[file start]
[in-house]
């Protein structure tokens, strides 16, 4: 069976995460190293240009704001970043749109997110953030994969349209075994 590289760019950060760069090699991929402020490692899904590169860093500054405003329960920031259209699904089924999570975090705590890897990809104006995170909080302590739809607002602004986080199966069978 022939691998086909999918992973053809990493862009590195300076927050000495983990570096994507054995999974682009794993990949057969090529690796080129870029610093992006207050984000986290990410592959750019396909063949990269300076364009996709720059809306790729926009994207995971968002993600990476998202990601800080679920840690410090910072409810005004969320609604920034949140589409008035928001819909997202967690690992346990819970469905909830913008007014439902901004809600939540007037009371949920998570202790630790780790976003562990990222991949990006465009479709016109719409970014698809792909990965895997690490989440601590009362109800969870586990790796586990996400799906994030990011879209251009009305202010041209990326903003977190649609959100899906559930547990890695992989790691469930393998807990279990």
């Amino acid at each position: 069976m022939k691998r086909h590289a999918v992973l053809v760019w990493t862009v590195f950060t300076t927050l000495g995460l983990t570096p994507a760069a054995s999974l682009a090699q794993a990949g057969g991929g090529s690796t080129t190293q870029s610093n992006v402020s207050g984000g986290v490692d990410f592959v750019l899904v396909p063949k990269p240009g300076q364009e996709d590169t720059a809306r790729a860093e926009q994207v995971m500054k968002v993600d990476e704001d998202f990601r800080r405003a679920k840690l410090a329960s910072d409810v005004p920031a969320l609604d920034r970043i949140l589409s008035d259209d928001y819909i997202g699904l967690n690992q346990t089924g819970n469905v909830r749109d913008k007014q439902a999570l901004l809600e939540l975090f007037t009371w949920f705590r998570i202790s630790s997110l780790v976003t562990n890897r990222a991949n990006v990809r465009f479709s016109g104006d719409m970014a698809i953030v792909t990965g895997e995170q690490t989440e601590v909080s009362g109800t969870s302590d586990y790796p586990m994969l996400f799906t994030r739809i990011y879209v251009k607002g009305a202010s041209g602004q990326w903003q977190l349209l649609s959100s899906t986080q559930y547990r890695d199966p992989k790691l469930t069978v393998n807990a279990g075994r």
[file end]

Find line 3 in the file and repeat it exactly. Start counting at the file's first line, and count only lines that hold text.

């Amino acid at each position: 069976m022939k691998r086909h590289a999918v992973l053809v760019w990493t862009v590195f950060t300076t927050l000495g995460l983990t570096p994507a760069a054995s999974l682009a090699q794993a990949g057969g991929g090529s690796t080129t190293q870029s610093n992006v402020s207050g984000g986290v490692d990410f592959v750019l899904v396909p063949k990269p240009g300076q364009e996709d590169t720059a809306r790729a860093e926009q994207v995971m500054k968002v993600d990476e704001d998202f990601r800080r405003a679920k840690l410090a329960s910072d409810v005004p920031a969320l609604d920034r970043i949140l589409s008035d259209d928001y819909i997202g699904l967690n690992q346990t089924g819970n469905v909830r749109d913008k007014q439902a999570l901004l809600e939540l975090f007037t009371w949920f705590r998570i202790s630790s997110l780790v976003t562990n890897r990222a991949n990006v990809r465009f479709s016109g104006d719409m970014a698809i953030v792909t990965g895997e995170q690490t989440e601590v909080s009362g109800t969870s302590d586990y790796p586990m994969l996400f799906t994030r739809i990011y879209v251009k607002g009305a202010s041209g602004q990326w903003q977190l349209l649609s959100s899906t986080q559930y547990r890695d199966p992989k790691l469930t069978v393998n807990a279990g075994r």